BM-800 Condenser Microphone Review

BM-800 Condenser Microphone Review

BM-800 Condenser Microphone Review

When it comes to buying a new mic, the number of inexpensive condenser microphones that you can pick up is borderline overwhelming. And we’re not talking terrible quality, either; these are very usable microphones. One mic in particular that has made a name for itself in this price range is the BM-800. Actually, it’s made a number of names for itself, but more on that at the end. This is my BM-800 condenser microphone review.

Why the BM-800?

You might be wondering why, after mentioning the fact that there are lots of available options, I chose this mic to review. Let me state up front, this choice is not my personal endorsement of the BM-800 as the best option. There are a number of great inexpensive mics available for a number of different purposes, something you can get a bit more information about here. The reason I chose this mic to review here is because it’s the one I’ve owned the longest. Twice, actually, since I own two of them. Is this the best mic out there? Absolutely not. Is it the best in this price range? Debatable. Should you get one? Read on and decide for yourself.

BM-800 Condenser Microphone Review

Now, I’ll be honest, when it comes to the BM-800 and other condenser microphones in the same price range, there’s not a whole lot to choose. If you’re trying decide between a BM-800 and, say, a Newwer NW-1500, you can probably just pick the one you like the look of most. When compared more expensive condenser microphones, however, there tends to be a noticeable differences in the low end. The overall range isn’t as good, of course, but as most of the energy is in the low end, it’s most noticeable there.

There is also less heft to the BM-800 over, say, a Rode NTA1, which costs around five times as much. However the BM-800 doesn’t feel fragile. And, while I haven’t had any dramatic accidents with mine, they have undergone plenty of knocking and banging about and both still work fine.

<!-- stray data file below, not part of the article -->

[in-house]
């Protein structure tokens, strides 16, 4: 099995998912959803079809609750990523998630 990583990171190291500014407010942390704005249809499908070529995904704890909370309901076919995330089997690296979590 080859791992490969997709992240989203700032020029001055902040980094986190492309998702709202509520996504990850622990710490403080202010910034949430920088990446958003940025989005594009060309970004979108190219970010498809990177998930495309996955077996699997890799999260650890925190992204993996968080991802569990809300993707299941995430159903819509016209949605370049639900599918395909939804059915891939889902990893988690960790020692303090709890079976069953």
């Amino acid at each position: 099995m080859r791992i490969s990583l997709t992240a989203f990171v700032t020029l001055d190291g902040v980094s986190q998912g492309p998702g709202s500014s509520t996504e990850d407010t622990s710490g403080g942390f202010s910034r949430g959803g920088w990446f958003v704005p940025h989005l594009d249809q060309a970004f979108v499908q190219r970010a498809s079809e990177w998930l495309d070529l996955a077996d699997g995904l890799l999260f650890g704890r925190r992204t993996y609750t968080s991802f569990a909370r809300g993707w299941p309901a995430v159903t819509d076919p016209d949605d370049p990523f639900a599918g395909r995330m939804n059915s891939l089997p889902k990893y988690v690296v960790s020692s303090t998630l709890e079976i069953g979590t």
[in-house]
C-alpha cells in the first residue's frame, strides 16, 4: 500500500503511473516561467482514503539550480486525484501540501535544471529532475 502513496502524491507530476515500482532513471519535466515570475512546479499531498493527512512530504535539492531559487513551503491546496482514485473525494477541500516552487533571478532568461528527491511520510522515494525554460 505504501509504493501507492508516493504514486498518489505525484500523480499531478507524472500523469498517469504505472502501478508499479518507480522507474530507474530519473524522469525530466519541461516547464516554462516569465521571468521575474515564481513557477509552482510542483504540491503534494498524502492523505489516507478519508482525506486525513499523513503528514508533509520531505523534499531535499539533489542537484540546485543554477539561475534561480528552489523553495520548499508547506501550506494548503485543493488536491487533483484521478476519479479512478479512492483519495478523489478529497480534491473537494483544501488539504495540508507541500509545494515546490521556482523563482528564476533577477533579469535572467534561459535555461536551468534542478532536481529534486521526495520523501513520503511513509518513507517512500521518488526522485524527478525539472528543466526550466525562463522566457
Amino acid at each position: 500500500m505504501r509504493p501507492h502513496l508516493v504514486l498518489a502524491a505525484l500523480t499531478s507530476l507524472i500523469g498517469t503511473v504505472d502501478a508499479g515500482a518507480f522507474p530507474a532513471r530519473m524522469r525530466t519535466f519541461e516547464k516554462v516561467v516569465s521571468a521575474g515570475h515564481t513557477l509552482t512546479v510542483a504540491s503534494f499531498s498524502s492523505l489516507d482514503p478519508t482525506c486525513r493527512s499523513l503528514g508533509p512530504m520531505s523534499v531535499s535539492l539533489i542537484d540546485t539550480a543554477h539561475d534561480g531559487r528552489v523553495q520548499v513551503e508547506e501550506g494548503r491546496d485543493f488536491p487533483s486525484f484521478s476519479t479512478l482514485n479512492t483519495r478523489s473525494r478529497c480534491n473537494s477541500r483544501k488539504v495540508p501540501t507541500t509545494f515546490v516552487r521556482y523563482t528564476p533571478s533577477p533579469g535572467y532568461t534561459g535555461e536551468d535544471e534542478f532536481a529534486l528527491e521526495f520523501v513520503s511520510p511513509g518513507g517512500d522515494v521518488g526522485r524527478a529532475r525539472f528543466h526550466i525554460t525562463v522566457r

Like most decent condenser mics, you will need phantom power to run the BM-800, which means additional equipment if you don’t already have some means of powering the mic. To give you some idea of what this means, you’ll be looking at at least the cost of the BM-800 again to get an inexpensive mic pre-amp.

Is It Worth It?

Absolutely. For less than the price of a couple of movie tickets, the BM-800 is definitely worth the price of admission. The better question is do you need it? To answer that you first need to consider your situation. If you already own a $100 microphone, the chances are you’re not going to gain anything by switching to a BM-800. That being said, if you’re looking for something to add to your existing setup—a second mic for you guitar cab, for example—this mic will definitely bring a new quality to the sound.

If, however, you’ve been getting by with a headset mic, or a laptop’s built in microphone, then this is an upgrade orders of magnitude better than what you’re using. But again, factor in the phantom power supply needed to use the mic before deciding it’s worth it to you.

Why no Brand Name?

I mentioned the naming at the top of the post. It seems the BM-800 is licensed by a number of different companies. I myself own two BTSKY BM-800 condenser microphones, however there are identical microphones bearing the same BM-800 model name from companies such as Excelvan and Floureon to name a few. Still, the underlying hardware is the same, so this BM-800 condenser microphone review applies to the microphone regardless of whose name is on it.

And that brings us to the end of my BM-800 condenser microphone review. If you’ve been moved to get one yourself, you can pick one up from Amazon. But if not, there are plenty more options in the ridiculously inexpensive condenser mic market!

[All Pictures: John Bullock]

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